Design and Analysis of Distributed Algorithms. Wiley Series on Parallel and Distributed Computing

  • ID: 2175799
  • Book
  • 608 Pages
  • John Wiley and Sons Ltd
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Design And Analyze algorithms for distributed computing environments

Design and Analysis of Distributed Algorithms focuses on developing problem–solving skills and fully exploiting design tools and techniques. Moreover, the author helps readers develop the analytical tools and skills needed to evaluate the costs of complex designs and protocols.

This text is based on a simple and fully reactive computational model that allows for intuitive comprehension and logical designs. The principles and techniques that users learn can be applied to any distributed computing environment (e.g., distributed systems, communication networks, data networks, grid networks, internet, etc.). Based on a method developed and refined during the author′s twenty years of teaching experience, the text provides a wealth of unique material and learning aids that enable the reader to learn how to design algorithms and protocols to solve problems and perform tasks efficiently in a distributed computing environment. Features include:

  • Emphasis on developing problem–solving skills and fully leveraging design tools and techniques with a straightforward, easy–to–follow writing style
  • Chapter on distributed data and structures, an important area not covered in comparable texts
  • Detailed coverage of synchronous computations, a necessary element for "energy aware" computing
  • Theoretical and experimental exercises in each chapter that allow readers to apply their newfound skills

All algorithms and protocols presented in the text, as well as those in the exercises, are easily and immediately programmable. References at the end of each chapter lead readers to additional materials for further study.

A natural textbook for upper–level undergraduates and graduate students, with its emphasis on problem solving, this book is also ideal for system–protocol designers and communications software engineers and developers. It will enable them to understand the principles of how to design workable, efficient protocols in any distributed computing environment.

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1. Distributed Computing Environments.

1.1 Entities.

1.2 Communication.

1.3 Axioms and Restrictions.

1.3.1 Axioms.

1.3.2 Restrictions.

1.4 Cost and Complexity.

1.4.1 Amount of Communication Activities.

1.4.2 Time.

1.5 An Example: Broadcasting.

1.6 States and Events.

1.6.1 Time and Events.

1.6.2 States and Configurations.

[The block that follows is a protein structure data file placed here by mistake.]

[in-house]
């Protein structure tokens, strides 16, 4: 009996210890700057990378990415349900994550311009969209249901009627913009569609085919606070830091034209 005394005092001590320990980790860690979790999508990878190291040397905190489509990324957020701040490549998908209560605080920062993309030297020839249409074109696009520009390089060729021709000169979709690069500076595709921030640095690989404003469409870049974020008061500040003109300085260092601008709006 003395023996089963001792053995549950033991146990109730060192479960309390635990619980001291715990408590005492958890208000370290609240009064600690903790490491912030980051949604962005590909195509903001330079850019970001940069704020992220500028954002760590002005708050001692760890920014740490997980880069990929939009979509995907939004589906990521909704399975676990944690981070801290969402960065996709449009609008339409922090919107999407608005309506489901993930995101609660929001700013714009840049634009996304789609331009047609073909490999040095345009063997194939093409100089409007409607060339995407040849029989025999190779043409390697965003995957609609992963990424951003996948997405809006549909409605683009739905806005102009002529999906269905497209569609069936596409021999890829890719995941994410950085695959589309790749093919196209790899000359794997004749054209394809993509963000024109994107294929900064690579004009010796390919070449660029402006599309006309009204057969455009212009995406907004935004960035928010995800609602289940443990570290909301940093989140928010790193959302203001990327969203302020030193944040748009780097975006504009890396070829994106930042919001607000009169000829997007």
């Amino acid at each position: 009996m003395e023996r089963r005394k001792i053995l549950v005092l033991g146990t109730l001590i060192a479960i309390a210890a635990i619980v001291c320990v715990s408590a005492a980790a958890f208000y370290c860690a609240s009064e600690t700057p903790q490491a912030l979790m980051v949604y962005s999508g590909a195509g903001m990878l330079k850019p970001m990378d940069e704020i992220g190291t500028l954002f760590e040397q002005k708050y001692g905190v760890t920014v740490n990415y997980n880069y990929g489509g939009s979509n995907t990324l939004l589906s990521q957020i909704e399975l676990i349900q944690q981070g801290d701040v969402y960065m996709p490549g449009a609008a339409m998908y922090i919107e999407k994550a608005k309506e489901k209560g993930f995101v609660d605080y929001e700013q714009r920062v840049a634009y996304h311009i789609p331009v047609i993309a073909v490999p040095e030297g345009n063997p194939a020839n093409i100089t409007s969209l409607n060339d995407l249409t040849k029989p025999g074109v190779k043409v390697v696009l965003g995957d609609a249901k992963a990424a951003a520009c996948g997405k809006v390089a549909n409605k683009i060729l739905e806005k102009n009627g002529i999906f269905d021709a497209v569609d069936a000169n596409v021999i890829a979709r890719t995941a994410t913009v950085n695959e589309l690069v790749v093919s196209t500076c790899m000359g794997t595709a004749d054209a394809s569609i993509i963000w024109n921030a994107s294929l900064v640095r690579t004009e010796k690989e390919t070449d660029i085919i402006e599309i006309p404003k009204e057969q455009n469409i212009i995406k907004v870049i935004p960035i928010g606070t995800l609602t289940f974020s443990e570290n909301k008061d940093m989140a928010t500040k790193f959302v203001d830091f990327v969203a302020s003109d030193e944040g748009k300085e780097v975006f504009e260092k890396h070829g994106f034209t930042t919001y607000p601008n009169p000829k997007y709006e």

1.7 Problems and Solutions (∗).

1.8 Knowledge.

1.8.1 Levels of Knowledge.

1.8.2 Types of Knowledge.

1.9 Technical Considerations.

1.9.1 Messages.

1.9.2 Protocol.

1.9.3 Communication Mechanism.

1.10 Summary of Definitions.

1.11 Bibliographical Notes.

1.12 Exercises, Problems, and Answers.

1.12.1 Exercises and Problems.

1.12.2 Answers to Exercises.

2. Basic Problems And Protocols.

2.1 Broadcast.

2.1.1 The Problem.

2.1.2 Cost of Broadcasting.

2.1.3 Broadcasting in Special Networks.

2.2 Wake–Up.

2.2.1 Generic Wake–Up.

2.2.2 Wake–Up in Special Networks.

2.3 Traversal.

2.3.1 Depth–First Traversal.

2.3.2 Hacking (∗).

2.3.3 Traversal in Special Networks.

2.3.4 Considerations on Traversal.

2.4 Practical Implications: Use a Subnet.

2.5 Constructing a Spanning Tree.

2.5.1 SPT Construction with a Single Initiator: Shout.

2.5.2 Other SPT Constructions with Single Initiator.

2.5.3 Considerations on the Constructed Tree.

2.5.4 Application: Better Traversal.

2.5.5 Spanning–Tree Construction with Multiple Initiators.

2.5.6 Impossibility Result.

2.5.7 SPT with Initial Distinct Values.

2.6 Computations in Trees.

2.6.1 Saturation: A Basic Technique.

2.6.2 Minimum Finding.

2.6.3 Distributed Function Evaluation.

2.6.4 Finding Eccentricities.

2.6.5 Center Finding.

2.6.6 Other Computations.

2.6.7 Computing in Rooted Trees.

2.7 Summary.

2.7.1 Summary of Problems.

2.7.2 Summary of Techniques.

2.8 Bibliographical Notes.

2.9 Exercises, Problems, and Answers.

2.9.1 Exercises.

2.9.2 Problems.

2.9.3 Answers to Exercises.

3. Election.

3.1 Introduction.

3.1.1 Impossibility Result.

3.1.2 Additional Restrictions.

3.1.3 Solution Strategies.

3.2 Election in Trees.

3.3 Election in Rings.

3.3.1 All the Way.

3.3.2 As Far As It Can.

3.3.3 Controlled Distance.

3.3.4 Electoral Stages.

3.3.5 Stages with Feedback.

3.3.6 Alternating Steps.

3.3.7 Unidirectional Protocols.

3.3.8 Limits to Improvements (∗).

3.3.9 Summary and Lessons.

3.4 Election in Mesh Networks.

3.4.1 Meshes.

3.4.2 Tori.

3.5 Election in Cube Networks.

3.5.1 Oriented Hypercubes.

3.5.2 Unoriented Hypercubes.

3.6 Election in Complete Networks.

3.6.1 Stages and Territory.

3.6.2 Surprising Limitation.

3.6.3 Harvesting the Communication Power.

3.7 Election in Chordal Rings (∗).

3.7.1 Chordal Rings.

3.7.2 Lower Bounds.

3.8 Universal Election Protocols.

3.8.1 Mega–Merger.

3.8.2 Analysis of Mega–Merger.

3.8.3 YO–YO.

3.8.4 Lower Bounds and Equivalences.

3.9 Bibliographical Notes.

3.10 Exercises, Problems, and Answers.

3.10.1 Exercises.

3.10.2 Problems.

3.10.3 Answers to Exercises.

4. Message Routing and Shortest Paths.

4.1 Introduction.

4.2 Shortest Path Routing.

4.2.1 Gossiping the Network Maps.

4.2.2 Iterative Construction of Routing Tables.

4.2.3 Constructing Shortest–Path Spanning Tree.

4.2.4 Constructing All–Pairs Shortest Paths.

4.2.5 Min–Hop Routing.

4.2.6 Suboptimal Solutions: Routing Trees.

4.3 Coping with Changes.

4.3.1 Adaptive Routing.